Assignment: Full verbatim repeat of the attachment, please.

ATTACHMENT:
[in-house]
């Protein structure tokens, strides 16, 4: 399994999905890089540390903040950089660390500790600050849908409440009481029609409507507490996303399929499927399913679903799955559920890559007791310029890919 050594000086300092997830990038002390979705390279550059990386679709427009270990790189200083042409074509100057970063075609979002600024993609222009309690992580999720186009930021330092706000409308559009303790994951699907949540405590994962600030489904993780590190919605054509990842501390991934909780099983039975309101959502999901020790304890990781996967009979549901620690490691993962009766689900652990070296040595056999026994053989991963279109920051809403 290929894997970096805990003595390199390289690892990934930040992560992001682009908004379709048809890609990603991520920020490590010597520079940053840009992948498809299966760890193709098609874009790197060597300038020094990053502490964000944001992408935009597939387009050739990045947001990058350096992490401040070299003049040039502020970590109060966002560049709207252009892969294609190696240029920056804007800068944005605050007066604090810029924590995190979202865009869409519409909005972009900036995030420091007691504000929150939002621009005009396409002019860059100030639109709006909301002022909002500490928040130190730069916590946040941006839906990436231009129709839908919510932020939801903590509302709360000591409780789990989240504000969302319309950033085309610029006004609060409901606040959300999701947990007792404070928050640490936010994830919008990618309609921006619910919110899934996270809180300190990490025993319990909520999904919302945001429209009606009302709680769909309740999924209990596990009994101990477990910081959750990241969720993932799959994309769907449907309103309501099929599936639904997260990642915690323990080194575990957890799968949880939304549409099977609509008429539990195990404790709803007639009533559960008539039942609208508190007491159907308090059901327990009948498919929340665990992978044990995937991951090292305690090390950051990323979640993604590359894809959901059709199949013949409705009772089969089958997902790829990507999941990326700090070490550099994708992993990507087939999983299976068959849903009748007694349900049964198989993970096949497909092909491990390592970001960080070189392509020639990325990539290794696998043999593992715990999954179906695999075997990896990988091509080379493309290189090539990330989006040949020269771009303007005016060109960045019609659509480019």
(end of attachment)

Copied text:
[in-house]
């Protein structure tokens, strides 16, 4: 399994999905890089540390903040950089660390500790600050849908409440009481029609409507507490996303399929499927399913679903799955559920890559007791310029890919 050594000086300092997830990038002390979705390279550059990386679709427009270990790189200083042409074509100057970063075609979002600024993609222009309690992580999720186009930021330092706000409308559009303790994951699907949540405590994962600030489904993780590190919605054509990842501390991934909780099983039975309101959502999901020790304890990781996967009979549901620690490691993962009766689900652990070296040595056999026994053989991963279109920051809403 290929894997970096805990003595390199390289690892990934930040992560992001682009908004379709048809890609990603991520920020490590010597520079940053840009992948498809299966760890193709098609874009790197060597300038020094990053502490964000944001992408935009597939387009050739990045947001990058350096992490401040070299003049040039502020970590109060966002560049709207252009892969294609190696240029920056804007800068944005605050007066604090810029924590995190979202865009869409519409909005972009900036995030420091007691504000929150939002621009005009396409002019860059100030639109709006909301002022909002500490928040130190730069916590946040941006839906990436231009129709839908919510932020939801903590509302709360000591409780789990989240504000969302319309950033085309610029006004609060409901606040959300999701947990007792404070928050640490936010994830919008990618309609921006619910919110899934996270809180300190990490025993319990909520999904919302945001429209009606009302709680769909309740999924209990596990009994101990477990910081959750990241969720993932799959994309769907449907309103309501099929599936639904997260990642915690323990080194575990957890799968949880939304549409099977609509008429539990195990404790709803007639009533559960008539039942609208508190007491159907308090059901327990009948498919929340665990992978044990995937991951090292305690090390950051990323979640993604590359894809959901059709199949013949409705009772089969089958997902790829990507999941990326700090070490550099994708992993990507087939999983299976068959849903009748007694349900049964198989993970096949497909092909491990390592970001960080070189392509020639990325990539290794696998043999593992715990999954179906695999075997990896990988091509080379493309290189090539990330989006040949020269771009303007005016060109960045019609659509480019």